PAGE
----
‘Now then, fellow Athenians, chorush, chorush!’ With an indescribable medley of discordant howling the party broke into a series of ’Moon, Moon, boo-oo-ooful Moon,’ which came to an abrupt ending as the singer fell back, apparently unconscious, in the arms of his friends. There was a murmuring of voices, and a waiter was sent for some water to revive the young man.
Considerably disgusted at the ending to the incident, Selwyn, who had turned to look towards the cabinet particulier, once more sought his companion’s eyes.
Her face was white; there was not a vestige of colour in the cheeks.
‘Miss Durwent,’ he gasped, ‘you are not well.’
‘I am quite well,’ she answered quickly, but her voice was weak and quivering. ’I—I thought I recognised the singer’s voice. That was all.’
The curtain of the cabinet particulier was drawn aside, and two youths in evening-dress emerged, supporting between them the dishevelled singer, who was miserably drunk, and whose hat almost completely obscured his right eye. They were followed by three girls with untidy hair, whose flushed, rouged faces had been made grotesque by clumsy dabs of powder.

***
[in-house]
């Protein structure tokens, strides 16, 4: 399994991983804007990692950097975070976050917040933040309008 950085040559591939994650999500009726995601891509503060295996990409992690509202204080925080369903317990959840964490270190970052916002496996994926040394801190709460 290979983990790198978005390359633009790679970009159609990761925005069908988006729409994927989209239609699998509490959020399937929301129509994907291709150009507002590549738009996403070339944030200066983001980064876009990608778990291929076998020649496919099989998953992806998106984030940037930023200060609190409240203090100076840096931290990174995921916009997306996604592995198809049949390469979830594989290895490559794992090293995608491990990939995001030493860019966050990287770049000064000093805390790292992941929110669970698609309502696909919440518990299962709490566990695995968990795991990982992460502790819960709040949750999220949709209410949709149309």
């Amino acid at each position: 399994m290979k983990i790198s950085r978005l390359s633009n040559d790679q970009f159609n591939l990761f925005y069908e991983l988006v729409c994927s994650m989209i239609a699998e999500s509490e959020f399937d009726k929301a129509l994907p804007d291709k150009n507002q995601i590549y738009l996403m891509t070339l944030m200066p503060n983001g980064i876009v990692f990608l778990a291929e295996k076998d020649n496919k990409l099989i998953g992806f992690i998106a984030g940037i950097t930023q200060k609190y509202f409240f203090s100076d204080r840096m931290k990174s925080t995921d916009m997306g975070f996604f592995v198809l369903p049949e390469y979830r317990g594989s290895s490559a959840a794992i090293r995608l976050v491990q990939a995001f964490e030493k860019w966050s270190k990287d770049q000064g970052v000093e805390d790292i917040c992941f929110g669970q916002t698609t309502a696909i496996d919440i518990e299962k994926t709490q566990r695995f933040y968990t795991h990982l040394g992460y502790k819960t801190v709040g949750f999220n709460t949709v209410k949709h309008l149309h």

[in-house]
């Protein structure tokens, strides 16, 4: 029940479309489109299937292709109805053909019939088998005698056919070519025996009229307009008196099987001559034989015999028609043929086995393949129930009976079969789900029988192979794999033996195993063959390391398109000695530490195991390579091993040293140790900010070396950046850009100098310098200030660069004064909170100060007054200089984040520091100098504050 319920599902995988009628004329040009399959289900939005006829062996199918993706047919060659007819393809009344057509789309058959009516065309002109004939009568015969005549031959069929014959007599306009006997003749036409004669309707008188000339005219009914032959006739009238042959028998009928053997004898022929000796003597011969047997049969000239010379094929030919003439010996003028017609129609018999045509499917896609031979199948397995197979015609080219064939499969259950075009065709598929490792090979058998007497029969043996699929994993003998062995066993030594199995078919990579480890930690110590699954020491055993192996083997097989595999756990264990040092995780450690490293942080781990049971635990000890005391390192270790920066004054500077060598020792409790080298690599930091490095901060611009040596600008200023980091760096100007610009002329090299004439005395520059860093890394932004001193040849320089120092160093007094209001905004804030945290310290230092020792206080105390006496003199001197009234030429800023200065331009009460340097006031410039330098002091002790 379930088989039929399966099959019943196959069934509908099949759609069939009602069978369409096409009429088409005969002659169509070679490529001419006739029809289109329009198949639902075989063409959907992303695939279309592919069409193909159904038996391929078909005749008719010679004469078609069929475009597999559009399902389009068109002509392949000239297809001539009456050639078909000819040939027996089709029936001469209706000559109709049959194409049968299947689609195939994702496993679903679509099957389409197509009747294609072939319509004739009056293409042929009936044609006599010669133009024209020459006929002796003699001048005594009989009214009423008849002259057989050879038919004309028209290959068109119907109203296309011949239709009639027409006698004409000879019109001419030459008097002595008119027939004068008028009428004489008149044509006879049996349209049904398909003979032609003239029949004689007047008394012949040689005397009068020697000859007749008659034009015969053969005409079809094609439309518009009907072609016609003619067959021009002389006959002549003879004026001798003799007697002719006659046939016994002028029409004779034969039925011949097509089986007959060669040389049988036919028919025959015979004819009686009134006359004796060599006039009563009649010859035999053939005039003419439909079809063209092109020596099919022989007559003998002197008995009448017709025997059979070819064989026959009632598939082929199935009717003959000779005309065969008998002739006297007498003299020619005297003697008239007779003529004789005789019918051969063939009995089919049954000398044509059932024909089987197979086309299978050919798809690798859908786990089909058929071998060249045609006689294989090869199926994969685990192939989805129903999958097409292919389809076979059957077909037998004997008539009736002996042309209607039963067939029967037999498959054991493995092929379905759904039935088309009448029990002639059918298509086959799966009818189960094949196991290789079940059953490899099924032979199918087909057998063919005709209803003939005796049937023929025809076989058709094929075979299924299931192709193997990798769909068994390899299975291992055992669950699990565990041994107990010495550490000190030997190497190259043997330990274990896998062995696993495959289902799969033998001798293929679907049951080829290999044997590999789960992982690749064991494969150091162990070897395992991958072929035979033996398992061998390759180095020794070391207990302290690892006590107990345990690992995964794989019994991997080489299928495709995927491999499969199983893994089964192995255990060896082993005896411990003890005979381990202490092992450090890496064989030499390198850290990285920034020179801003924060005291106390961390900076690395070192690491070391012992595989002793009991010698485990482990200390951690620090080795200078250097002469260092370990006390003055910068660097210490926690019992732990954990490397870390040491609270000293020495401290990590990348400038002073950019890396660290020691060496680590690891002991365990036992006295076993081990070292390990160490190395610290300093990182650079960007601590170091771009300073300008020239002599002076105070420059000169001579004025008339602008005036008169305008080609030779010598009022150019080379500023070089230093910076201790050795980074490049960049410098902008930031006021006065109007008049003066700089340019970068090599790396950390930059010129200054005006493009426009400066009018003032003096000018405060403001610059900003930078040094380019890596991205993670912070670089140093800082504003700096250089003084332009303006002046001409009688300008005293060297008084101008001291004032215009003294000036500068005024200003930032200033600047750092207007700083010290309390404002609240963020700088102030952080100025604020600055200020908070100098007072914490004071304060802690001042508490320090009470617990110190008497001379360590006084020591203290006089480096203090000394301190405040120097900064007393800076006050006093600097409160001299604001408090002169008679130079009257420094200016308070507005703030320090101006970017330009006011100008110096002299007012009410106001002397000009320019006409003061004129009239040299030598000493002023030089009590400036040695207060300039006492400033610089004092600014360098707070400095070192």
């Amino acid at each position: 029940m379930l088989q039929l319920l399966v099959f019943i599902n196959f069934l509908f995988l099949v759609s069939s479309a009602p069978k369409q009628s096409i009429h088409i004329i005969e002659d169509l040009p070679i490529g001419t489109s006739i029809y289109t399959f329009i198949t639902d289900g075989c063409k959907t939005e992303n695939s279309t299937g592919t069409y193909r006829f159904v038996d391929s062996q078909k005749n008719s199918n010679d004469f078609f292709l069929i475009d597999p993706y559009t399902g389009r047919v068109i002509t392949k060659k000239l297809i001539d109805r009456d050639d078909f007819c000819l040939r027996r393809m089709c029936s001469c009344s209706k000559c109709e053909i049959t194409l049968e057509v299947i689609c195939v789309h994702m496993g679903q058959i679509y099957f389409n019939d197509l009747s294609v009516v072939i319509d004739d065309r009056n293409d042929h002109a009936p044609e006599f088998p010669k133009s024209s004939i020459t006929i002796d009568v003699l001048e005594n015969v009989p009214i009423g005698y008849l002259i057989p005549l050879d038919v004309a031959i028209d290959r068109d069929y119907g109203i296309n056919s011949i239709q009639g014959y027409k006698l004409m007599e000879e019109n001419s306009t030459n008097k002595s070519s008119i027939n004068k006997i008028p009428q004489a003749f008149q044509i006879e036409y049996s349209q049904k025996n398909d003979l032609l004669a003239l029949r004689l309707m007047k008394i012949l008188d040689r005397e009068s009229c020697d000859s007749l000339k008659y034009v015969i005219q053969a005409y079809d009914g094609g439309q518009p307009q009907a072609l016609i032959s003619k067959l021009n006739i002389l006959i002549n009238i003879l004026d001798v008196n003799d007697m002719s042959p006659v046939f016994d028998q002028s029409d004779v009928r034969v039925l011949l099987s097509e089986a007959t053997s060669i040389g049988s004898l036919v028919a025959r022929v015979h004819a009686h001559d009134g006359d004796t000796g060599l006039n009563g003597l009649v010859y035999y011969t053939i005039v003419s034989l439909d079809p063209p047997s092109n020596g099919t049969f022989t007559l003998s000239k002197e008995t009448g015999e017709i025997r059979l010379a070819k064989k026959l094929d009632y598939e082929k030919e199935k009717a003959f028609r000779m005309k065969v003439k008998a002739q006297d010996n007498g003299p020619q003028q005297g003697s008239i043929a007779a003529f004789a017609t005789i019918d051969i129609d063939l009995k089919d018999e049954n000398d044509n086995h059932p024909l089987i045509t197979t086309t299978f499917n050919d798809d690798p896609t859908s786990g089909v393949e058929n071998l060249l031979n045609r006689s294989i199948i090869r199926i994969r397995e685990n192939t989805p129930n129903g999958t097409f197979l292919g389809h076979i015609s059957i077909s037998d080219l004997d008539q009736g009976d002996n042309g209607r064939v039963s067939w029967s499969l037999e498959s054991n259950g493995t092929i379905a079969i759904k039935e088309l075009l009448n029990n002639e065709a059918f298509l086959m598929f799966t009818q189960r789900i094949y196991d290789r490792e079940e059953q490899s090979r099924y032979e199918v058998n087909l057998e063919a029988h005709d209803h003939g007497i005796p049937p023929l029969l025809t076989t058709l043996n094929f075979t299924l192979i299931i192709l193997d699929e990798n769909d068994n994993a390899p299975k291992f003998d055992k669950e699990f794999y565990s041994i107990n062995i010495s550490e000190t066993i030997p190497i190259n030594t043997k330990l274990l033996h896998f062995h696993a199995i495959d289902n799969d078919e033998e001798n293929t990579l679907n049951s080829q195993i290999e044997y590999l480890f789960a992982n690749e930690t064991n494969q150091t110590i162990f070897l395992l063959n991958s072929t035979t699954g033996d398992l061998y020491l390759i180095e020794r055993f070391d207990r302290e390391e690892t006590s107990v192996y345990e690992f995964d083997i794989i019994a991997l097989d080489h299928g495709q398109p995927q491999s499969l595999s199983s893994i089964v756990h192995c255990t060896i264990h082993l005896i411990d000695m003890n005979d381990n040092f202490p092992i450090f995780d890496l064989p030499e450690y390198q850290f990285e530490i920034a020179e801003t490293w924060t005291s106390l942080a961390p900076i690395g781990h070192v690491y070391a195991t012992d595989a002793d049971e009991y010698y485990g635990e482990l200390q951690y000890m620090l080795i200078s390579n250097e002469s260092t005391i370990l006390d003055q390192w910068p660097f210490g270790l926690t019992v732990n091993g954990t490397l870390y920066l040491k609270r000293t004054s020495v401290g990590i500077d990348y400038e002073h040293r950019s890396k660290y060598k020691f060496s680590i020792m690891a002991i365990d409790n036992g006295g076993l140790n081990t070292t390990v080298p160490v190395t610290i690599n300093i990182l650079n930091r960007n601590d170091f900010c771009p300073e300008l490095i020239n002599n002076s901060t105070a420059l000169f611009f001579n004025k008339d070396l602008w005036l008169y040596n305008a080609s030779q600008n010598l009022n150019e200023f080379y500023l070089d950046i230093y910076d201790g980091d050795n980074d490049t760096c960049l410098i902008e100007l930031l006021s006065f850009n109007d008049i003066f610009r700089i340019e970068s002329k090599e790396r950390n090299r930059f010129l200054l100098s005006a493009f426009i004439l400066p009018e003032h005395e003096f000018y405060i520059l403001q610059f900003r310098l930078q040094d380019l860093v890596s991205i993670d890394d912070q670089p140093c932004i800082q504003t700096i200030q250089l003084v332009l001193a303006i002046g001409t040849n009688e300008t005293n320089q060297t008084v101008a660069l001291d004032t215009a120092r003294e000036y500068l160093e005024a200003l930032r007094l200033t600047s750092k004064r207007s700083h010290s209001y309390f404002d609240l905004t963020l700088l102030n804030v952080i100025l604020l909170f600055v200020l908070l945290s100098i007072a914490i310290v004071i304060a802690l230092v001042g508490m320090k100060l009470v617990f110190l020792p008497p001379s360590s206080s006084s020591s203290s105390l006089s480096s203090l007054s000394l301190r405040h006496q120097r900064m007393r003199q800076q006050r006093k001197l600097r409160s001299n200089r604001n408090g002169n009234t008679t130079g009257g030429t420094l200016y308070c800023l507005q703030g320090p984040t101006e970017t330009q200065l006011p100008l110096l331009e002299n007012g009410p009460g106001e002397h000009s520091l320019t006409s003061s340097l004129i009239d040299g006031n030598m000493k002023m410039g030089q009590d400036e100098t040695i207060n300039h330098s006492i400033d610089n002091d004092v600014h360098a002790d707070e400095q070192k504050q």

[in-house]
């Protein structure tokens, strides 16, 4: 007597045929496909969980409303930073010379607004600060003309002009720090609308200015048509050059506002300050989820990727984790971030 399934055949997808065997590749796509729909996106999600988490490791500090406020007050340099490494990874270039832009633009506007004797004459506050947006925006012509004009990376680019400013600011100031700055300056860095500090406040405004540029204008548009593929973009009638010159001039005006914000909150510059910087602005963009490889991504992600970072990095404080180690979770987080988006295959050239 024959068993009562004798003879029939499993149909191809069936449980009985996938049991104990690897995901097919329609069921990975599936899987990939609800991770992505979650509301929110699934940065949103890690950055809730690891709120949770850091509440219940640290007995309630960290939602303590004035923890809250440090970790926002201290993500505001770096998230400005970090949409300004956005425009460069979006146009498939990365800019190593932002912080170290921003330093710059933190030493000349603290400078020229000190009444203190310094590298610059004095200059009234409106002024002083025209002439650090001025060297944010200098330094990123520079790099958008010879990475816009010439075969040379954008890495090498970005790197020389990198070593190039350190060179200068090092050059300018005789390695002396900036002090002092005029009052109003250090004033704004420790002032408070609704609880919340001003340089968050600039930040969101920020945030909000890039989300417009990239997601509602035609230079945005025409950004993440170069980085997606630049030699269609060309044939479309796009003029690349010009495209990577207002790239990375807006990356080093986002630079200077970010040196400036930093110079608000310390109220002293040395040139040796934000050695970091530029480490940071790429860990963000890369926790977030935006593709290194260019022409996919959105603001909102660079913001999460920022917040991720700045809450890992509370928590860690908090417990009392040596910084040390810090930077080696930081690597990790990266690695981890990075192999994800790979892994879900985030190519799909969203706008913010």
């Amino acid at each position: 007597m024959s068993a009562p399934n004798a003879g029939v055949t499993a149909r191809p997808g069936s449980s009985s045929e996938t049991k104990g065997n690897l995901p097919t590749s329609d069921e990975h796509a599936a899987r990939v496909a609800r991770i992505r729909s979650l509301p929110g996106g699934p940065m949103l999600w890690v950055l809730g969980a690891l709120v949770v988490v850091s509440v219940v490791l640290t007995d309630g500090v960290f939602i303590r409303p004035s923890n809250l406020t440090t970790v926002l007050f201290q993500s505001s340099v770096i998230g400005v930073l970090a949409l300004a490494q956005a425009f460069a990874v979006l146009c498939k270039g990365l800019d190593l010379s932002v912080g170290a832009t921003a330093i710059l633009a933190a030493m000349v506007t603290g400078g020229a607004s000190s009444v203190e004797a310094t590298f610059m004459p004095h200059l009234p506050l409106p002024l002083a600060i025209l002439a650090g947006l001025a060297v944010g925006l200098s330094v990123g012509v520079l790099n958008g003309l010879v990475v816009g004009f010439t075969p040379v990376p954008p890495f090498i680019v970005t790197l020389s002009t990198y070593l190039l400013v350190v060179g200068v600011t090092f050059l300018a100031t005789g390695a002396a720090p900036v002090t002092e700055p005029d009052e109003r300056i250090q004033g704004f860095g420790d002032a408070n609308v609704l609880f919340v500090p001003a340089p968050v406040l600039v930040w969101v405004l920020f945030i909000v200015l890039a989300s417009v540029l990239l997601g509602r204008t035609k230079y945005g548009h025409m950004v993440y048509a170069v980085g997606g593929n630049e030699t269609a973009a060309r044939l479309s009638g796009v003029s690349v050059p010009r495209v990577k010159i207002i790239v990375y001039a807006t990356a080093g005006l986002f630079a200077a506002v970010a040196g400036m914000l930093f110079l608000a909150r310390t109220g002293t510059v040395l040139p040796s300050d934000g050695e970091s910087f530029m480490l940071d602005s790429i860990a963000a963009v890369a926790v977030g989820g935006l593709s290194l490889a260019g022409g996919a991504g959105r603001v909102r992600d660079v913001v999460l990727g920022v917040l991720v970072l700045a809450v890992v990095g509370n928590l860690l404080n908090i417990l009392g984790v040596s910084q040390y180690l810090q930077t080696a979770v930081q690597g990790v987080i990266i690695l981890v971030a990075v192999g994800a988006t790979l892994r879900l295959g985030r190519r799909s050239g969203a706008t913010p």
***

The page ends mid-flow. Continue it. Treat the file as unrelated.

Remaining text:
The singer’s hat fell off, and Monsieur Beauchamp, who was hovering about with the bill, had just stooped to recover it, when Selwyn heard, a suppressed cry of pain from Elise Durwent. Thrusting her chair away from her, she made for the emerging party, and halted them at the top of the stairway.
‘Dick!’ she said breathlessly. ‘Dick!’
The drunken youth raised his heavy eyelids and looked with bewildered eyes at his sister. One of the girls tried to laugh, but there was something in the insane lightness of his eyes and the agony of hers that stifled the ribaldry in its birth. His face was as pale as hers, a pallor that was accentuated by dark hair, matted impotently over his forehead. But there was a careless, debonair charm about the fellow that made him stand out apart from the other revellers.
‘Hello, sis!’ he muttered, trying to pull himself together. ’My li’l sister Elise—friends of mine here—forget their names, but jolly good fellosh—and ladies too; nice li’l ladies’——
‘Bravo, Durwent!’ cried one of his friends, emitting a dismal howl of encouragement.
‘Dick! Boy-blue!’ The breathy intensity of her voice seemed to rouse some latent manhood in her brother. He stiffened his shoulders and threw off his two supporting friends—a manoeuvre which enabled Monsieur Beauchamp to present his trifling bill to the more sober of the two. ‘Why aren’t you at Cambridge?’
‘Advice of conshul,’ he muttered. ‘Refushe to answer.’ He shook his head solemnly from side to side.
With a swift gesture she turned to the American. ‘This is my brother,’ she said, ’and I know where his rooms are in town. If you will bring my cloak, I’ll get him to my car and take him home.’